Thursday, December 22, 2011

M- Was Not Nessarily a Virgin?


Starting about 2,300 years ago, the Hebrew Bible was translated into a Greek version now known as the Septuagint. One shortcoming of that translation is its inattention to near synonyms. For instance, the Hebrew words for "love," "mercy" and "compassion" are frequently mixed up, because they mean nearly the same thing. Likewise, because most young women in antiquity were virgins and most virgins were young women, the Septuagint wasn't careful to distinguish the words for "virgin" and "young woman" in translation.

This is how the Hebrew in Isaiah 7:14 -- which describes a young woman giving birth to a boy who will be named Emmanuel -- ended up in Greek as a virgin giving birth. Though these facts about Greek and Hebrew are generally undisputed among scholars, the translation error remains, both because people are usually unwilling to give up familiar translations, and also perhaps because the Gospel of Matthew describes the virgin birth of Jesus by quoting the mistaken Greek translation of Isaiah 7:14.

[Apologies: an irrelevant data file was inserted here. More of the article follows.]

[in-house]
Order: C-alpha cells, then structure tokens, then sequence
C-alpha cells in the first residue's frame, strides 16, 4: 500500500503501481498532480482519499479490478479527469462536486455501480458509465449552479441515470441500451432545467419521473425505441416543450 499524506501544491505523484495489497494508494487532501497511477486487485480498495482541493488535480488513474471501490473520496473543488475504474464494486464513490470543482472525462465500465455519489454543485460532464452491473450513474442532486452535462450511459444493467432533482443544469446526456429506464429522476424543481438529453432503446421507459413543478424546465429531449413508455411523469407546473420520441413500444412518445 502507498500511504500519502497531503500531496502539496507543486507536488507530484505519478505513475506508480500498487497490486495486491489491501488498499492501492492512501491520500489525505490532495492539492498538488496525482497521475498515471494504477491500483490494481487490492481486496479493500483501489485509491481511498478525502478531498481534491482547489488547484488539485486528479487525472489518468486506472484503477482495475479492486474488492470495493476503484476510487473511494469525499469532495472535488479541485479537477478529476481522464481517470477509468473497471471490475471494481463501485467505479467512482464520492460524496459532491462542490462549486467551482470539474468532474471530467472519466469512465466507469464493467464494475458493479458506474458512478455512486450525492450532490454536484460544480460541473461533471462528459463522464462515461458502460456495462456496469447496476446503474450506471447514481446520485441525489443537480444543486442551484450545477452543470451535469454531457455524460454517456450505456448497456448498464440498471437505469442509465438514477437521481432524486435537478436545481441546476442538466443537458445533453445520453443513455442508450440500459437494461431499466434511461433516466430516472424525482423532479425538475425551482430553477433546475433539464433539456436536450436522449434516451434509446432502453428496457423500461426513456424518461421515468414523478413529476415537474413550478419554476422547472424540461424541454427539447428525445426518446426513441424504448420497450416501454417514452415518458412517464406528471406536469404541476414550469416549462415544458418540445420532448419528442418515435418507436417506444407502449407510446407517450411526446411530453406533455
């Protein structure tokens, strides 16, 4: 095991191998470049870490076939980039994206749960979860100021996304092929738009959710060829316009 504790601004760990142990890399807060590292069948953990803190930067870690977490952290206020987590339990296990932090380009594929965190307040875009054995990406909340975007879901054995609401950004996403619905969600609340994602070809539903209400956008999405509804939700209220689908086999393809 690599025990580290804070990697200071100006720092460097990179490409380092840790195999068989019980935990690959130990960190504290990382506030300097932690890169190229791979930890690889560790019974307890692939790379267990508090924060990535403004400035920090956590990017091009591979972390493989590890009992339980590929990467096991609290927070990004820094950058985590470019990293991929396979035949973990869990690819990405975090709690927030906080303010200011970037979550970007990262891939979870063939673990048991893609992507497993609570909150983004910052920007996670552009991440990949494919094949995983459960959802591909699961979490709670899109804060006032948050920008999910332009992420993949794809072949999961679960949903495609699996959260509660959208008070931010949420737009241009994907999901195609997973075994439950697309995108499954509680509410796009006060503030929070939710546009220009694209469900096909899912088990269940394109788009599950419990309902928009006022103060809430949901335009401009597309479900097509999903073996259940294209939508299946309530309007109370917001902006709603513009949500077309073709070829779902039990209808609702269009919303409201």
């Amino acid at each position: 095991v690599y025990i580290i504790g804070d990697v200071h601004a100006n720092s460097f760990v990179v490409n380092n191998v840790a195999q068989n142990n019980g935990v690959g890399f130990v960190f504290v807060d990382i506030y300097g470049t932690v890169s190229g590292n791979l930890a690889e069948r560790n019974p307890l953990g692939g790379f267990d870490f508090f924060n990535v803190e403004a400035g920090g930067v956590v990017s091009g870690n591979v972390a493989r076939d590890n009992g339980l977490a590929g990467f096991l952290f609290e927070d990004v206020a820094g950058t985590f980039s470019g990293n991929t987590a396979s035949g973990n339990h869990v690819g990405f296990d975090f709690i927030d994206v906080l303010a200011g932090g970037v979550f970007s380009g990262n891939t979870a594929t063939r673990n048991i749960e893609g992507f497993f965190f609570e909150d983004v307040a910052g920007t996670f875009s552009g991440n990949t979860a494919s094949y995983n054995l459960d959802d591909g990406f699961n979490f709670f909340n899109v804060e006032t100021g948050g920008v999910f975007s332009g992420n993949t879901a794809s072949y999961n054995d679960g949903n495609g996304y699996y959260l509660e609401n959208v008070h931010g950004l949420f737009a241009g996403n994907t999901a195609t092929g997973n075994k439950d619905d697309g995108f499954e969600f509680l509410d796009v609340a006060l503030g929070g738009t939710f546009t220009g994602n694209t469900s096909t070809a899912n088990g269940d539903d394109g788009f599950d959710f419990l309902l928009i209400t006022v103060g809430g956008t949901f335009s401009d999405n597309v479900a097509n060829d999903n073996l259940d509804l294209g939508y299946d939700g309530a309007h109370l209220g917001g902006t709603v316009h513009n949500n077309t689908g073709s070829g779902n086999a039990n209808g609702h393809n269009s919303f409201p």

Metaphors are particularly difficult to translate, because words have different metaphoric meanings in different cultures. Shepherds in the Bible were symbols of might, ferocity and royalty, whereas now they generally represent peaceful guidance and oversight. So the image of the Lord as shepherd in Psalm 23 originally meant that the Lord was mighty, fierce and royal. The impact was roughly the same as "the Lord is a man of war." But in most English-speaking cultures, "the Lord is my shepherd" conveys a wholly different, and therefore inaccurate, image.

Similarly, kinship terms like "father," "brother," "sister," etc. were used in the Bible specifically to indicate power structure. This is why the romantic Song of Solomon -- the Bible's only full length treatise on relationships -- says "my sister, my bride" or "my sister, my spouse." On its face, that English translation is not only unromantic but in fact felonious. The original point, however, was that the woman in this relationship should be the man's equal.

No comments: